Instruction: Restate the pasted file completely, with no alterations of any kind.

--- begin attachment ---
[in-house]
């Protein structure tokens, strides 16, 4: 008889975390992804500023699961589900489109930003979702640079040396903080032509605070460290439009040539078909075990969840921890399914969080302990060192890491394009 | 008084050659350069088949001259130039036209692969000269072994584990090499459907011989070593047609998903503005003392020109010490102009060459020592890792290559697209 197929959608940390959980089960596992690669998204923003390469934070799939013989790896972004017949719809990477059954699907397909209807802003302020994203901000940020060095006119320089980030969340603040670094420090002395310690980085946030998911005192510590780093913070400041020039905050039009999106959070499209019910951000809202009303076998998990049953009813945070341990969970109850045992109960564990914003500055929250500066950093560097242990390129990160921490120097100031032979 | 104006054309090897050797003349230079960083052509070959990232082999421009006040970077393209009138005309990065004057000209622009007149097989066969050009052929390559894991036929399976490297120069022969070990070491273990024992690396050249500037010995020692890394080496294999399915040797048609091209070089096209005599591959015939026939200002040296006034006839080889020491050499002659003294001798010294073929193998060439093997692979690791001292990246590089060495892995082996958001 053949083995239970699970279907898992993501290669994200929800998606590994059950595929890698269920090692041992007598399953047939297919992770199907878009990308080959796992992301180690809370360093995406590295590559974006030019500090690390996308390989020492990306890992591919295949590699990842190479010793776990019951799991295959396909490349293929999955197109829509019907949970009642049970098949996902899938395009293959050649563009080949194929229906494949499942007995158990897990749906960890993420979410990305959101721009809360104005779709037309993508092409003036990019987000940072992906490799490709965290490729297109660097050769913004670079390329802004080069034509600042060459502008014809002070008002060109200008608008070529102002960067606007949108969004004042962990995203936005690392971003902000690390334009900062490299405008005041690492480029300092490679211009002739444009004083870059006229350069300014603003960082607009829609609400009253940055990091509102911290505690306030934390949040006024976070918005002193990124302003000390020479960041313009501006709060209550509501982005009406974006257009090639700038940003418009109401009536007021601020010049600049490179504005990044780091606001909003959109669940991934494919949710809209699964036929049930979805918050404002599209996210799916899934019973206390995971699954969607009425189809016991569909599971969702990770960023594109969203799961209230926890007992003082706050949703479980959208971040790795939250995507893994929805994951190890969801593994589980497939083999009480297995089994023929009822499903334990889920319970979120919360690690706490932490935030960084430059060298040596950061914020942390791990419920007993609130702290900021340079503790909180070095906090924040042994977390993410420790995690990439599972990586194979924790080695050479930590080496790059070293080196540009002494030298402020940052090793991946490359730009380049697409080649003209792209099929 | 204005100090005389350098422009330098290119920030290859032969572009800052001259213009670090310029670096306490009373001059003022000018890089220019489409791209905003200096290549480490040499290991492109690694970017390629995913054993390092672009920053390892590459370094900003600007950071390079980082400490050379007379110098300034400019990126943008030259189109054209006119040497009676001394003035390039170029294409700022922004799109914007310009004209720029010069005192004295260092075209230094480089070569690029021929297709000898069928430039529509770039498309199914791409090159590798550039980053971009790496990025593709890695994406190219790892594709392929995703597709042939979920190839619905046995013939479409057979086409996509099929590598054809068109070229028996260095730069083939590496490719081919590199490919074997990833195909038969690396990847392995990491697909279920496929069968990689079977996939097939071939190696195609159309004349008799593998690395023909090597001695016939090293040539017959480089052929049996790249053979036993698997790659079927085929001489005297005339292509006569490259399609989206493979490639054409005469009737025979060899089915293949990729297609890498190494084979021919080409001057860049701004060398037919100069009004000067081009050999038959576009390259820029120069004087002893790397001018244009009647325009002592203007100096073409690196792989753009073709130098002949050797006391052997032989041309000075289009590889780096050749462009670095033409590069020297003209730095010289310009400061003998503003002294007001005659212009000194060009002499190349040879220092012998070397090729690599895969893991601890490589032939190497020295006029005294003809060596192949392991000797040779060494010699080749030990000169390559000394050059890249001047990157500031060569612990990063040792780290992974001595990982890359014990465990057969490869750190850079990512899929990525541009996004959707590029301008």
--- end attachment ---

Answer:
[in-house]
């Protein structure tokens, strides 16, 4: 008889975390992804500023699961589900489109930003979702640079040396903080032509605070460290439009040539078909075990969840921890399914969080302990060192890491394009 | 008084050659350069088949001259130039036209692969000269072994584990090499459907011989070593047609998903503005003392020109010490102009060459020592890792290559697209 197929959608940390959980089960596992690669998204923003390469934070799939013989790896972004017949719809990477059954699907397909209807802003302020994203901000940020060095006119320089980030969340603040670094420090002395310690980085946030998911005192510590780093913070400041020039905050039009999106959070499209019910951000809202009303076998998990049953009813945070341990969970109850045992109960564990914003500055929250500066950093560097242990390129990160921490120097100031032979 | 104006054309090897050797003349230079960083052509070959990232082999421009006040970077393209009138005309990065004057000209622009007149097989066969050009052929390559894991036929399976490297120069022969070990070491273990024992690396050249500037010995020692890394080496294999399915040797048609091209070089096209005599591959015939026939200002040296006034006839080889020491050499002659003294001798010294073929193998060439093997692979690791001292990246590089060495892995082996958001 053949083995239970699970279907898992993501290669994200929800998606590994059950595929890698269920090692041992007598399953047939297919992770199907878009990308080959796992992301180690809370360093995406590295590559974006030019500090690390996308390989020492990306890992591919295949590699990842190479010793776990019951799991295959396909490349293929999955197109829509019907949970009642049970098949996902899938395009293959050649563009080949194929229906494949499942007995158990897990749906960890993420979410990305959101721009809360104005779709037309993508092409003036990019987000940072992906490799490709965290490729297109660097050769913004670079390329802004080069034509600042060459502008014809002070008002060109200008608008070529102002960067606007949108969004004042962990995203936005690392971003902000690390334009900062490299405008005041690492480029300092490679211009002739444009004083870059006229350069300014603003960082607009829609609400009253940055990091509102911290505690306030934390949040006024976070918005002193990124302003000390020479960041313009501006709060209550509501982005009406974006257009090639700038940003418009109401009536007021601020010049600049490179504005990044780091606001909003959109669940991934494919949710809209699964036929049930979805918050404002599209996210799916899934019973206390995971699954969607009425189809016991569909599971969702990770960023594109969203799961209230926890007992003082706050949703479980959208971040790795939250995507893994929805994951190890969801593994589980497939083999009480297995089994023929009822499903334990889920319970979120919360690690706490932490935030960084430059060298040596950061914020942390791990419920007993609130702290900021340079503790909180070095906090924040042994977390993410420790995690990439599972990586194979924790080695050479930590080496790059070293080196540009002494030298402020940052090793991946490359730009380049697409080649003209792209099929 | 204005100090005389350098422009330098290119920030290859032969572009800052001259213009670090310029670096306490009373001059003022000018890089220019489409791209905003200096290549480490040499290991492109690694970017390629995913054993390092672009920053390892590459370094900003600007950071390079980082400490050379007379110098300034400019990126943008030259189109054209006119040497009676001394003035390039170029294409700022922004799109914007310009004209720029010069005192004295260092075209230094480089070569690029021929297709000898069928430039529509770039498309199914791409090159590798550039980053971009790496990025593709890695994406190219790892594709392929995703597709042939979920190839619905046995013939479409057979086409996509099929590598054809068109070229028996260095730069083939590496490719081919590199490919074997990833195909038969690396990847392995990491697909279920496929069968990689079977996939097939071939190696195609159309004349008799593998690395023909090597001695016939090293040539017959480089052929049996790249053979036993698997790659079927085929001489005297005339292509006569490259399609989206493979490639054409005469009737025979060899089915293949990729297609890498190494084979021919080409001057860049701004060398037919100069009004000067081009050999038959576009390259820029120069004087002893790397001018244009009647325009002592203007100096073409690196792989753009073709130098002949050797006391052997032989041309000075289009590889780096050749462009670095033409590069020297003209730095010289310009400061003998503003002294007001005659212009000194060009002499190349040879220092012998070397090729690599895969893991601890490589032939190497020295006029005294003809060596192949392991000797040779060494010699080749030990000169390559000394050059890249001047990157500031060569612990990063040792780290992974001595990982890359014990465990057969490869750190850079990512899929990525541009996004959707590029301008």